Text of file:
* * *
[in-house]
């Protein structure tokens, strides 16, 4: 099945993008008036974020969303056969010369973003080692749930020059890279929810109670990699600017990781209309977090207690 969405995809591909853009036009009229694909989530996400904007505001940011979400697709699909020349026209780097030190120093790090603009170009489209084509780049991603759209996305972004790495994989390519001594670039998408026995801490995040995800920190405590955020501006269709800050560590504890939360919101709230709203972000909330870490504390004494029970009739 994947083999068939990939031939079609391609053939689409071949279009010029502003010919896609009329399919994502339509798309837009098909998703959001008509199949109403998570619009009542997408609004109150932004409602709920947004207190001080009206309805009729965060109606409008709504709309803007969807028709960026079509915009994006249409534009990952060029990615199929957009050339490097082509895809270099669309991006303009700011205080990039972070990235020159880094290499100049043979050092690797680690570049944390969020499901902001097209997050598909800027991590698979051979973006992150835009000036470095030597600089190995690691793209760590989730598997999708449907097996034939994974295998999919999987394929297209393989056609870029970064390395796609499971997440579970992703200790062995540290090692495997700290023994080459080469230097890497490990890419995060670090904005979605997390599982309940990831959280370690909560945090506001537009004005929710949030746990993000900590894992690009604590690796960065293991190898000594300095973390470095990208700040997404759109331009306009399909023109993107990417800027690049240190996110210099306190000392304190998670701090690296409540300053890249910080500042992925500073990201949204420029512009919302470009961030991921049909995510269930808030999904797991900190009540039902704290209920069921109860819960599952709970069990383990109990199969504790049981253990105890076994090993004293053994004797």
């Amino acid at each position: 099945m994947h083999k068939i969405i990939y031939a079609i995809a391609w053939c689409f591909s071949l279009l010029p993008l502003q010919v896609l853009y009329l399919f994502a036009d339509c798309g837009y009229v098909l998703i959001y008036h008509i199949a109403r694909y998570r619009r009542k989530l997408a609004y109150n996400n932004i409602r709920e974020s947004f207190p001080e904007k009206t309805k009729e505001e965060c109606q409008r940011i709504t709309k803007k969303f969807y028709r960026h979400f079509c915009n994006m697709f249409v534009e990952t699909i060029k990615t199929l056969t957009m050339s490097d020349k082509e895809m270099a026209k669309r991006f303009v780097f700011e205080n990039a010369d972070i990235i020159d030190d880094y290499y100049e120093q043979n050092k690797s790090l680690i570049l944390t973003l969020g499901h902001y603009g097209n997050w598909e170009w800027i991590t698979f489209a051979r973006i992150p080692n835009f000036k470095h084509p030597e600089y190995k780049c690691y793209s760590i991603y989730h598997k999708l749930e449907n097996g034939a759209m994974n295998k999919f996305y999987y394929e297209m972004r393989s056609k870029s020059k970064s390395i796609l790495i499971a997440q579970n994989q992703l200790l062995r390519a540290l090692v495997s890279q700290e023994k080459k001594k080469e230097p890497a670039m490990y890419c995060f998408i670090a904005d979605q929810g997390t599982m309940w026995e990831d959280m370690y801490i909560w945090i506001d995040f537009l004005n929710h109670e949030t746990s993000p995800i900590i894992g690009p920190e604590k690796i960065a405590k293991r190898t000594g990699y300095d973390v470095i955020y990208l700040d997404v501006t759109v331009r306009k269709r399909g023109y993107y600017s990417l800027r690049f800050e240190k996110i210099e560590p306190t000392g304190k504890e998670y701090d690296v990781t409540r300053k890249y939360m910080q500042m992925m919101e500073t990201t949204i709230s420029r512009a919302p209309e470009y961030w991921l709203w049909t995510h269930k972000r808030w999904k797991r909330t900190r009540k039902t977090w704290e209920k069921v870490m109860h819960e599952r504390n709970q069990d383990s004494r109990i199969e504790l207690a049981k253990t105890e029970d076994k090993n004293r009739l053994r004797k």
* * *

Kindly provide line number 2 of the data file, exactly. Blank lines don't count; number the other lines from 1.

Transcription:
């Protein structure tokens, strides 16, 4: 099945993008008036974020969303056969010369973003080692749930020059890279929810109670990699600017990781209309977090207690 969405995809591909853009036009009229694909989530996400904007505001940011979400697709699909020349026209780097030190120093790090603009170009489209084509780049991603759209996305972004790495994989390519001594670039998408026995801490995040995800920190405590955020501006269709800050560590504890939360919101709230709203972000909330870490504390004494029970009739 994947083999068939990939031939079609391609053939689409071949279009010029502003010919896609009329399919994502339509798309837009098909998703959001008509199949109403998570619009009542997408609004109150932004409602709920947004207190001080009206309805009729965060109606409008709504709309803007969807028709960026079509915009994006249409534009990952060029990615199929957009050339490097082509895809270099669309991006303009700011205080990039972070990235020159880094290499100049043979050092690797680690570049944390969020499901902001097209997050598909800027991590698979051979973006992150835009000036470095030597600089190995690691793209760590989730598997999708449907097996034939994974295998999919999987394929297209393989056609870029970064390395796609499971997440579970992703200790062995540290090692495997700290023994080459080469230097890497490990890419995060670090904005979605997390599982309940990831959280370690909560945090506001537009004005929710949030746990993000900590894992690009604590690796960065293991190898000594300095973390470095990208700040997404759109331009306009399909023109993107990417800027690049240190996110210099306190000392304190998670701090690296409540300053890249910080500042992925500073990201949204420029512009919302470009961030991921049909995510269930808030999904797991900190009540039902704290209920069921109860819960599952709970069990383990109990199969504790049981253990105890076994090993004293053994004797």